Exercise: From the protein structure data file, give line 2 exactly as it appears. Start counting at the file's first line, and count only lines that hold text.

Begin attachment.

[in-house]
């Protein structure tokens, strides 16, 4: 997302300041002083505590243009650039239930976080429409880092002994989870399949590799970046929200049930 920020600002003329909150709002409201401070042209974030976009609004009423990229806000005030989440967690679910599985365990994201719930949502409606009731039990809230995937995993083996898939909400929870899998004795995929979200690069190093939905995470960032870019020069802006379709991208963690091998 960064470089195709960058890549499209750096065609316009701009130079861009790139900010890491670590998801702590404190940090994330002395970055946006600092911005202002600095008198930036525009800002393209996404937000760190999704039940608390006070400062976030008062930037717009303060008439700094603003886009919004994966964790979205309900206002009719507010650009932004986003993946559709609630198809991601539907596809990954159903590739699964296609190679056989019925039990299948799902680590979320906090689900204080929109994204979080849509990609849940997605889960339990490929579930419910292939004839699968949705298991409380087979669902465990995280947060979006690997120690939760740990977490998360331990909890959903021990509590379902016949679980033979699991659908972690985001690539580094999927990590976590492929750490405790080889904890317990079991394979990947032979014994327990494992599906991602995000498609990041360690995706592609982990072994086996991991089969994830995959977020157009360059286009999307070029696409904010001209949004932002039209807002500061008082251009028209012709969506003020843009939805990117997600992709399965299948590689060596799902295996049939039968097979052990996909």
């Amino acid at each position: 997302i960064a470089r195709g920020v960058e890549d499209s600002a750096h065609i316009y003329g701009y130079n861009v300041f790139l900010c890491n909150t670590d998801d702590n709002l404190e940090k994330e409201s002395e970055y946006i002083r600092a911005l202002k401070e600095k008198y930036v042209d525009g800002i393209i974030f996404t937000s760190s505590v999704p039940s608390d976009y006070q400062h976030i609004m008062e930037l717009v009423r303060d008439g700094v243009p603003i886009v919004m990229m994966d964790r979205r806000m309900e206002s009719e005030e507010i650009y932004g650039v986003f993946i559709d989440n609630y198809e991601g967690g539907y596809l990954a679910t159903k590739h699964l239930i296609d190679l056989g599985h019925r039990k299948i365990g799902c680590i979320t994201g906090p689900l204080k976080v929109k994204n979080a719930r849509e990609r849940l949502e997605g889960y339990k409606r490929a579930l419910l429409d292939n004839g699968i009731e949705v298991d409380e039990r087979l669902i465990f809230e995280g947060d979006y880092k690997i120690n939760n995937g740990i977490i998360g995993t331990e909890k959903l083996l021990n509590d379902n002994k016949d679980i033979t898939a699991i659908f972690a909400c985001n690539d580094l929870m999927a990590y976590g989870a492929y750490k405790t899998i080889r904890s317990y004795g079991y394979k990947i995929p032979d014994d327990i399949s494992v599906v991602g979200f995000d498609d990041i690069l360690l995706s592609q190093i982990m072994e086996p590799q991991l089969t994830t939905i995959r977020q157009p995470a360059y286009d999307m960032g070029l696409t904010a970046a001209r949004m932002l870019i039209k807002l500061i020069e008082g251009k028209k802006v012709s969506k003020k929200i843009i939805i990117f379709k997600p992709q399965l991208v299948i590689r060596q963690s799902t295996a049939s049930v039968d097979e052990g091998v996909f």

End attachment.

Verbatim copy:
């Protein structure tokens, strides 16, 4: 997302300041002083505590243009650039239930976080429409880092002994989870399949590799970046929200049930 920020600002003329909150709002409201401070042209974030976009609004009423990229806000005030989440967690679910599985365990994201719930949502409606009731039990809230995937995993083996898939909400929870899998004795995929979200690069190093939905995470960032870019020069802006379709991208963690091998 960064470089195709960058890549499209750096065609316009701009130079861009790139900010890491670590998801702590404190940090994330002395970055946006600092911005202002600095008198930036525009800002393209996404937000760190999704039940608390006070400062976030008062930037717009303060008439700094603003886009919004994966964790979205309900206002009719507010650009932004986003993946559709609630198809991601539907596809990954159903590739699964296609190679056989019925039990299948799902680590979320906090689900204080929109994204979080849509990609849940997605889960339990490929579930419910292939004839699968949705298991409380087979669902465990995280947060979006690997120690939760740990977490998360331990909890959903021990509590379902016949679980033979699991659908972690985001690539580094999927990590976590492929750490405790080889904890317990079991394979990947032979014994327990494992599906991602995000498609990041360690995706592609982990072994086996991991089969994830995959977020157009360059286009999307070029696409904010001209949004932002039209807002500061008082251009028209012709969506003020843009939805990117997600992709399965299948590689060596799902295996049939039968097979052990996909």